Another sticking point, she said, came with determining locations of where a combined chamber’s main office and secondary office should be situated — Zephyrhills, Dade City, or vice versa — and how to best leverage economy of scale.
“We felt strongly there needed to be a presence in both communities of the chamber,” Monson said.
Task force supports merger concept
The task force overall found a merged chamber “made sense” and could yield several benefits, Monson said.
Specifically, it suggested that a larger, combined chamber “would have a stronger voice and advocacy on the county and state level, and members would gain more of a value by expanding the geographic reach of the chamber,” Monson said.
It also suggested that merging the Dade City and Zephyrhills groups would better help navigate booming commercial and residential development in Central and East Pasco.
With that, Monson said the task force observed a merger “would really help us in the risk of losing our territory to other entities, and making a stand of, ‘This is East Pasco.’”
These were likewise important factors for leadership within the Dade City chamber, too.
Moors detailed how the East Pasco area historically has been known as a more rural area, with less focus on business development and manufacturing.
This may not be the case for much longer, with rampant growth on the community’s doorstep.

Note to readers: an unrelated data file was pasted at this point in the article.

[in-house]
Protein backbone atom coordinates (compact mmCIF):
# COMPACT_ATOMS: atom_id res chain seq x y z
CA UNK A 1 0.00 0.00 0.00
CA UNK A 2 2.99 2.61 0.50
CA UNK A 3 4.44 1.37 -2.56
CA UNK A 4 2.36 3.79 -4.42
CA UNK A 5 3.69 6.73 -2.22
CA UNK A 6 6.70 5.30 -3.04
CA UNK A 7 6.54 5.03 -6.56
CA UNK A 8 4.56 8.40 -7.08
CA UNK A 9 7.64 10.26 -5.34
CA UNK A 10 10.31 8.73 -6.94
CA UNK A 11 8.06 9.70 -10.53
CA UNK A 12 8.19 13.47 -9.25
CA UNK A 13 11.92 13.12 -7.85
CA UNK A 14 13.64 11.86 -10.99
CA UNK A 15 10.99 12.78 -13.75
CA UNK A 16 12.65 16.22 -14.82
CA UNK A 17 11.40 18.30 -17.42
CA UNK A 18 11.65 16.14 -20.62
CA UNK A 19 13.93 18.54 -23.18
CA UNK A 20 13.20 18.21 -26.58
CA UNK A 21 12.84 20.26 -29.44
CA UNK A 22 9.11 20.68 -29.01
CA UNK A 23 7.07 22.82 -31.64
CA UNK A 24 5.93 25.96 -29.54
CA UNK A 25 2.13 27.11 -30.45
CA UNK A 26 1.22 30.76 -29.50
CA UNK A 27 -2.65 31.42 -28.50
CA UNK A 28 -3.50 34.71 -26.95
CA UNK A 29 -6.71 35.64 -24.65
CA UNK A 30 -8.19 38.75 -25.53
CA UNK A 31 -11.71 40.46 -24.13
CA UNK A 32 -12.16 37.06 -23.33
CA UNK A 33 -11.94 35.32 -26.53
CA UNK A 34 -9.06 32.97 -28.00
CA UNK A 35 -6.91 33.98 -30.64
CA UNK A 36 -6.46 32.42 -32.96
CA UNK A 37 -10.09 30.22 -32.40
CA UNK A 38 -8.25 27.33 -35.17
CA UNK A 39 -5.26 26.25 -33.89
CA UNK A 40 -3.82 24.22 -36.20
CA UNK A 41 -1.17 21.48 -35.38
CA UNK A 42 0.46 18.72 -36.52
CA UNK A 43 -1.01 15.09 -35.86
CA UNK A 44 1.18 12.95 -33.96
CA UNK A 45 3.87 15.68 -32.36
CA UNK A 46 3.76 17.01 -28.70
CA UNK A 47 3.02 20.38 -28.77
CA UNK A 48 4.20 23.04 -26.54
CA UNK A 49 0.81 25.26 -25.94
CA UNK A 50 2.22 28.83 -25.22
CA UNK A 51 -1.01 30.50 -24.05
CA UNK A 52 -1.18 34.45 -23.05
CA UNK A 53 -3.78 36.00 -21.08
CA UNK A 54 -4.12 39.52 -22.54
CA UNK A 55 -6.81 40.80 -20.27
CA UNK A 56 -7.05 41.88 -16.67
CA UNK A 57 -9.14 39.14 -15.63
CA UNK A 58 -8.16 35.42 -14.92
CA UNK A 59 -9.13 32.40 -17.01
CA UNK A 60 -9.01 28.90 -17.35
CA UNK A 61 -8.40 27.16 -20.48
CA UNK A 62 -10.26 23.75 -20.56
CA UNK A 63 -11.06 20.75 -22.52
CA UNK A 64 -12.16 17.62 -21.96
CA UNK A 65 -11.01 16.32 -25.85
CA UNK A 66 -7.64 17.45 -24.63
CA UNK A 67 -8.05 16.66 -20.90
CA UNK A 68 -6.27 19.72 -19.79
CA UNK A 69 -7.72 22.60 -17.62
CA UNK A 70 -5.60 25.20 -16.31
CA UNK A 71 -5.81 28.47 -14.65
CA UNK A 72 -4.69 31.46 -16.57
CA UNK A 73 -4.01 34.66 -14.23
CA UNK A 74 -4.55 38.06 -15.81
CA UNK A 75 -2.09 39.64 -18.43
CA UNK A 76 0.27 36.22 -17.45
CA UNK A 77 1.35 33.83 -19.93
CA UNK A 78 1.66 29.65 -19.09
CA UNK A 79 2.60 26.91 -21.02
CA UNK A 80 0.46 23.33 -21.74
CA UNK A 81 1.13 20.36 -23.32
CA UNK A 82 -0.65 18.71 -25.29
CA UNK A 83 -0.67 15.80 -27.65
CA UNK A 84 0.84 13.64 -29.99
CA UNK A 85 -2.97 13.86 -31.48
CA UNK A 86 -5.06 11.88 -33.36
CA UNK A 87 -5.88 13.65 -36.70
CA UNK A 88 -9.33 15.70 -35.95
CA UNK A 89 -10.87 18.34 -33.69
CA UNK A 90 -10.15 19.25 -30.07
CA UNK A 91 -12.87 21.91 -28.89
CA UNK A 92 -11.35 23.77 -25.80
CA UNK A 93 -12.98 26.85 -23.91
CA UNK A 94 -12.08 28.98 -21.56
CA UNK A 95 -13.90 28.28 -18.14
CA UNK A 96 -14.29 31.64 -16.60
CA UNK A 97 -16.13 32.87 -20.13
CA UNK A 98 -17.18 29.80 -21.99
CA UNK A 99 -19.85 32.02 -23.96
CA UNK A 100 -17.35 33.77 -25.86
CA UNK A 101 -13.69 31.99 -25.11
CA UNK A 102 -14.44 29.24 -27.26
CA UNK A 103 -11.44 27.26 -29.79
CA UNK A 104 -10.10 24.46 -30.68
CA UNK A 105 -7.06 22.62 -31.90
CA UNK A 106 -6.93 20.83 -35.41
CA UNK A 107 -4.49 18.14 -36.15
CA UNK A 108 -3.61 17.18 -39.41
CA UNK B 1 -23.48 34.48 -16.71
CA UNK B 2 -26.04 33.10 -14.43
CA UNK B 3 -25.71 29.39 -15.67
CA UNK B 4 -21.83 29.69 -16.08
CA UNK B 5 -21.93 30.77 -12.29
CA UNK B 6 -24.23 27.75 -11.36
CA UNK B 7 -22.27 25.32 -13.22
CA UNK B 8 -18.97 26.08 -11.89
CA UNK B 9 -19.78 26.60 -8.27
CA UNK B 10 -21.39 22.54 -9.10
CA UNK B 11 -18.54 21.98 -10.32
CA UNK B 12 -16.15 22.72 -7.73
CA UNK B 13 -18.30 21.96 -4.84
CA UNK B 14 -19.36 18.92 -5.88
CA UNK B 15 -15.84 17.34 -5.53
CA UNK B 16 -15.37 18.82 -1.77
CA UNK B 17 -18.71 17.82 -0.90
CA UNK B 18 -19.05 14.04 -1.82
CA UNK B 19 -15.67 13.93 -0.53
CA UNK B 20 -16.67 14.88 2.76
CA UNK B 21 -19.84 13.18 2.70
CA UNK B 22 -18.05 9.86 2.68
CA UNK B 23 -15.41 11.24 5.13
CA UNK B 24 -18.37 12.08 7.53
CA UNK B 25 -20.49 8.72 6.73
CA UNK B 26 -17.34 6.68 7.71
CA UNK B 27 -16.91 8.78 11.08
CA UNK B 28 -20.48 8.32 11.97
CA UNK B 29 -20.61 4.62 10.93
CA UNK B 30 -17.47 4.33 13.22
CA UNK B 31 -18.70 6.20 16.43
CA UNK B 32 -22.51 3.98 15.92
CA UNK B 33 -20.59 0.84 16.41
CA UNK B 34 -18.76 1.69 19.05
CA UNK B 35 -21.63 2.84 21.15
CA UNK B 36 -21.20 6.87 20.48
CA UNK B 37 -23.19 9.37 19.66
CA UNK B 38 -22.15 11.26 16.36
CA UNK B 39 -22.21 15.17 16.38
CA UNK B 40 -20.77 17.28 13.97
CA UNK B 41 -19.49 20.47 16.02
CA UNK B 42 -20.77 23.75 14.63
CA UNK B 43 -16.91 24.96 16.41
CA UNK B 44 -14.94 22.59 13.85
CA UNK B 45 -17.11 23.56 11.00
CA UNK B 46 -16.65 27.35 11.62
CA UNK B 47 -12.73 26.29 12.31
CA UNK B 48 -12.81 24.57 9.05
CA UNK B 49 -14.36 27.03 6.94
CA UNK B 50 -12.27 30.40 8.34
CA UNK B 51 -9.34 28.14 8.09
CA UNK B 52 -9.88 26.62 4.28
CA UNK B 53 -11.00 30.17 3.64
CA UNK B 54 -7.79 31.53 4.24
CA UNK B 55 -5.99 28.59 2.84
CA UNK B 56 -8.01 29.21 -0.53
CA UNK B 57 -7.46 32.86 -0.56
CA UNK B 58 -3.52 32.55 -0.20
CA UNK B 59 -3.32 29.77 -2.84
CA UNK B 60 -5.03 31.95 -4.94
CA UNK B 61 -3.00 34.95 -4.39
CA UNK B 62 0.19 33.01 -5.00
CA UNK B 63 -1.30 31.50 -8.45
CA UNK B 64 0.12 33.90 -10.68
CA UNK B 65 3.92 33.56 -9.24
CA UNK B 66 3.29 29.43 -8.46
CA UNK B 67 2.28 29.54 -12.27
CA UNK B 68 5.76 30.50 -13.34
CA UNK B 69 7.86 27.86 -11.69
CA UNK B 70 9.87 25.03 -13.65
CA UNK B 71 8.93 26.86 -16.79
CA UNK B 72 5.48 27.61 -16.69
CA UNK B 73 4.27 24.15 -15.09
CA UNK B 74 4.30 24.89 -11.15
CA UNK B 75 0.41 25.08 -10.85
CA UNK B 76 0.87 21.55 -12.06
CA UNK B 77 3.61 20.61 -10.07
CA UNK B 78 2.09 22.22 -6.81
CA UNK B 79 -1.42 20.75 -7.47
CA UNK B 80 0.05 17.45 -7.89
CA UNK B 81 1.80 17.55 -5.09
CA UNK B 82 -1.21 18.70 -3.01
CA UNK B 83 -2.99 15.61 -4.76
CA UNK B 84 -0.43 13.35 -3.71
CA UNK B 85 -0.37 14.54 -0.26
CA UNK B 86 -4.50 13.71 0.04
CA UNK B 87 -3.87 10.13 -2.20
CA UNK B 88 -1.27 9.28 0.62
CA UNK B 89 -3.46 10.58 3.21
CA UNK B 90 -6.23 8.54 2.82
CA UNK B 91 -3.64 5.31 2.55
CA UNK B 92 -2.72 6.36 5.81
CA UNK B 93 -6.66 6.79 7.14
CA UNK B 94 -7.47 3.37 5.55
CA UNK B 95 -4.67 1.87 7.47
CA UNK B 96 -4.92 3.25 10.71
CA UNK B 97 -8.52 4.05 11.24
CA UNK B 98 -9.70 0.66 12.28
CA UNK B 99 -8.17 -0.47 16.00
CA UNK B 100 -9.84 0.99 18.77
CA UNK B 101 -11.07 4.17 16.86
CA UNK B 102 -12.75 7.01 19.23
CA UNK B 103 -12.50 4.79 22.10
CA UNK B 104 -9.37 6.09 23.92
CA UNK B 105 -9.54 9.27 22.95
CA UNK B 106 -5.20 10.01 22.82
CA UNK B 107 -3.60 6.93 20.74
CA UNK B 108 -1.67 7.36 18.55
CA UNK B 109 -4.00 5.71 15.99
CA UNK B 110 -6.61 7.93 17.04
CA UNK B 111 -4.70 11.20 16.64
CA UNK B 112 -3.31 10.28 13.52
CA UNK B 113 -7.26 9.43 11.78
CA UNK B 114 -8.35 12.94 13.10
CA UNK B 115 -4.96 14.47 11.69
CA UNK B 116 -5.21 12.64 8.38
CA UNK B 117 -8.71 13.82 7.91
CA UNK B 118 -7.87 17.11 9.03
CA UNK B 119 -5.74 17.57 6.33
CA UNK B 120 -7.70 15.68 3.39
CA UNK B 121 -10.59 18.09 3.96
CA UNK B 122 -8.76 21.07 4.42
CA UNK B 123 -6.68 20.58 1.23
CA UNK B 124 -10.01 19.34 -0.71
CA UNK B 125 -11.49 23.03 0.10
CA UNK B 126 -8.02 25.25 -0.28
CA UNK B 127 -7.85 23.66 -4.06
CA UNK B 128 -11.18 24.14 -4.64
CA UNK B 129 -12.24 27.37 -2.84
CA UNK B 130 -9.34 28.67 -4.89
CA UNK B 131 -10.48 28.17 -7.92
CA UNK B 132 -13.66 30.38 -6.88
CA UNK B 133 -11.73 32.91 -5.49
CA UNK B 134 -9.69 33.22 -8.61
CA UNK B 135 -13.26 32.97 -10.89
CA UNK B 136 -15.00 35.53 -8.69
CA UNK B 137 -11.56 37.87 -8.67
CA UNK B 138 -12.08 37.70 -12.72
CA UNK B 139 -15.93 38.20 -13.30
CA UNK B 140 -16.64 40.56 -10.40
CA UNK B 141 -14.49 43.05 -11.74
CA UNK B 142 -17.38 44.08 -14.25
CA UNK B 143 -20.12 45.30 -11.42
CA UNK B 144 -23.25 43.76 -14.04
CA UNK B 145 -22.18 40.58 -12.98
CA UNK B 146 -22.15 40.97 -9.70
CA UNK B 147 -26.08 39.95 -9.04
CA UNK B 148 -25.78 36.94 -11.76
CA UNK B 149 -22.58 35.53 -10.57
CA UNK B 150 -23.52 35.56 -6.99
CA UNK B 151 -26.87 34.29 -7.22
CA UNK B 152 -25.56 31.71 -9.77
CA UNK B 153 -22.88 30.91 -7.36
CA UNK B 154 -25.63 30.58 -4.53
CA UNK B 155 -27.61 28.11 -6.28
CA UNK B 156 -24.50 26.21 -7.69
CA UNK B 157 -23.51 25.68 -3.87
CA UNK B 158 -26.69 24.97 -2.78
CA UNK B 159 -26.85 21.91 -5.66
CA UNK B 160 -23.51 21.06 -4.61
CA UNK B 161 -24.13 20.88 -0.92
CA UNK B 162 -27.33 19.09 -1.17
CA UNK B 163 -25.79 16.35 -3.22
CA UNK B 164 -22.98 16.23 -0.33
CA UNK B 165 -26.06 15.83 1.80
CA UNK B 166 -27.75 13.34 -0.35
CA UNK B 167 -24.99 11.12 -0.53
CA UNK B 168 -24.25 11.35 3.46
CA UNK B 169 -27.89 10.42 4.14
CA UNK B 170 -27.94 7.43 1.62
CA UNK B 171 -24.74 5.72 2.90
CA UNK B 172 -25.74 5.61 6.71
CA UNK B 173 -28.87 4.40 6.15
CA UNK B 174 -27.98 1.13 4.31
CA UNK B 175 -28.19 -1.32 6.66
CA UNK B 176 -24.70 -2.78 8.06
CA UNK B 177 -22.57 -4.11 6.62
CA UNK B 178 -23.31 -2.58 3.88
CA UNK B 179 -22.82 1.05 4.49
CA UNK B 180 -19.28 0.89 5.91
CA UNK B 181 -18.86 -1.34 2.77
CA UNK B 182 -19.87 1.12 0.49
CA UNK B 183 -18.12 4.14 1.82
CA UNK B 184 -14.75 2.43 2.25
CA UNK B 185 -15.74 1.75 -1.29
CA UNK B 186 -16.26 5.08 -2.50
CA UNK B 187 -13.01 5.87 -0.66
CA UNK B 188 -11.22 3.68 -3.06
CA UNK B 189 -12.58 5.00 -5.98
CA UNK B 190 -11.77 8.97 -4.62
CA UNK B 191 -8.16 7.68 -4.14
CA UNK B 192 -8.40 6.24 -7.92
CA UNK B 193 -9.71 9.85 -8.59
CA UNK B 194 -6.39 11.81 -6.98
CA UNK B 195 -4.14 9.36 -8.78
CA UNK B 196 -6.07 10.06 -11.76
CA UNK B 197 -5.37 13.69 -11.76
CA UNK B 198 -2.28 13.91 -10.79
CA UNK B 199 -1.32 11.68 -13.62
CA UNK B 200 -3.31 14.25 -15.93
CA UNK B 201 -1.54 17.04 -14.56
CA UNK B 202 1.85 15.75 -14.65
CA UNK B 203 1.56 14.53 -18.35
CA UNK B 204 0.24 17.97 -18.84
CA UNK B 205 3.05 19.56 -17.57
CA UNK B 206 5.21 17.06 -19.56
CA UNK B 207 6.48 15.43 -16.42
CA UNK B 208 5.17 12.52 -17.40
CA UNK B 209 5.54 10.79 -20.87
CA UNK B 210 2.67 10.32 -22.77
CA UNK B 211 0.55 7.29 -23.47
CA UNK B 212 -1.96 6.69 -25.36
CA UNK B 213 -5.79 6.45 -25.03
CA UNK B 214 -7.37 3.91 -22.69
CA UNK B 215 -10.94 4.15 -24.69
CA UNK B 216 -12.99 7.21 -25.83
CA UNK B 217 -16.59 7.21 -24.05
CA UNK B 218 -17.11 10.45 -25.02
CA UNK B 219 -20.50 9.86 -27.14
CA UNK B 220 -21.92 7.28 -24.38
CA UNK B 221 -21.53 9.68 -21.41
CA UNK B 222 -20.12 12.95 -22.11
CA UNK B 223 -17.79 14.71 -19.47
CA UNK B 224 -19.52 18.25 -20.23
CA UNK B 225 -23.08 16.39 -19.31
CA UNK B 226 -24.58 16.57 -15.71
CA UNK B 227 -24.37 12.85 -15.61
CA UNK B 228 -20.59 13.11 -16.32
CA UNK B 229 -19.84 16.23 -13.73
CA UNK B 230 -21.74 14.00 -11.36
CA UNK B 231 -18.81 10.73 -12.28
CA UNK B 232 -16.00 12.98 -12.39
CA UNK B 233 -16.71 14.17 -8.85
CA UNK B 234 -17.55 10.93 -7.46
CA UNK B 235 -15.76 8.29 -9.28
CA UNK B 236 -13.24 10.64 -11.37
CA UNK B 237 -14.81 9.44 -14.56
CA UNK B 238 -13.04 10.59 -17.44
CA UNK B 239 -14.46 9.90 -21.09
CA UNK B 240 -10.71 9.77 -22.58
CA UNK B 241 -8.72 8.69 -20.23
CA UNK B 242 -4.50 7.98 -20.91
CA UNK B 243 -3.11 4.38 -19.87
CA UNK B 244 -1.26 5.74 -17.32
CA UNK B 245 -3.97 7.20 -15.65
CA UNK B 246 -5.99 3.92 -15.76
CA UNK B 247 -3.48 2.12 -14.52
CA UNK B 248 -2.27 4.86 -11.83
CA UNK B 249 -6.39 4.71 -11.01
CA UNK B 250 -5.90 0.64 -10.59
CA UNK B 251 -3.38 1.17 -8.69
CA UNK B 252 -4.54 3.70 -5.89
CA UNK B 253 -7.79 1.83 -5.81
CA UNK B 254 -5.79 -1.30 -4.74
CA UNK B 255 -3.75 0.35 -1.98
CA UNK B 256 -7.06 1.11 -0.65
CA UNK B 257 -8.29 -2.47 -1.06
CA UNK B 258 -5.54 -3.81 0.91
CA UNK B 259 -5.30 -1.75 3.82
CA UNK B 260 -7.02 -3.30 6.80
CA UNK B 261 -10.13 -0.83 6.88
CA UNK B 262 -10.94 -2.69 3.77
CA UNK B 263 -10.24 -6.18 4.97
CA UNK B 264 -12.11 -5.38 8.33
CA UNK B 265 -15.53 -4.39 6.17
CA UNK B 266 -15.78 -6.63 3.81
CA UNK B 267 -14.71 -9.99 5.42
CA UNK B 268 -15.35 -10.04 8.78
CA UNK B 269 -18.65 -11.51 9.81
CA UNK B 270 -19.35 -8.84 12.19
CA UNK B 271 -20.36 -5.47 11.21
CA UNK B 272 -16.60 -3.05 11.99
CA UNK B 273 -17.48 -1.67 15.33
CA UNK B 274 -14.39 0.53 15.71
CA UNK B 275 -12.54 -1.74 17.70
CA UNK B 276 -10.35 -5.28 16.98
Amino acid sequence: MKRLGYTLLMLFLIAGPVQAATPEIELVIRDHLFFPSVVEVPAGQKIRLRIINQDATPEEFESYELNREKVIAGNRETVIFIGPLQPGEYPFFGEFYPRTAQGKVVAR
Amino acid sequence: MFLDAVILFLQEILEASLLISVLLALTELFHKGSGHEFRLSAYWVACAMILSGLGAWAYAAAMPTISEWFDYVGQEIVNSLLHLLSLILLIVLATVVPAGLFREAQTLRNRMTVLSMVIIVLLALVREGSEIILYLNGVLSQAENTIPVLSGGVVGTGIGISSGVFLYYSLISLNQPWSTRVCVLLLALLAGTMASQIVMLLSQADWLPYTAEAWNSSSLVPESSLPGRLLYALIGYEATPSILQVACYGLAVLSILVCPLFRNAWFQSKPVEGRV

“For the most part, there hasn’t been a lot of activity of companies moving into this particular area, but we do see that this may well change as the population increases and the density increases and the demographics change,” he said.
As East Pasco continues to grow, Moors emphasized the importance of being “in front of that wave of growth, rather than trying to catch up.”
Pandemic spurred initial merger discussions
Both chamber leaders have casually discussed the possibility of combining their respective organizations for a few years now, but more serious talks didn’t begin until the onset of the COVID-19 pandemic in spring 2020.
Ramping up those conversations was important for the Dade City chamber to prepare an action plan in a worst-case scenario, given the uncertainty around the effects of the coronavirus on the area’s business and economic climate, Moors explained.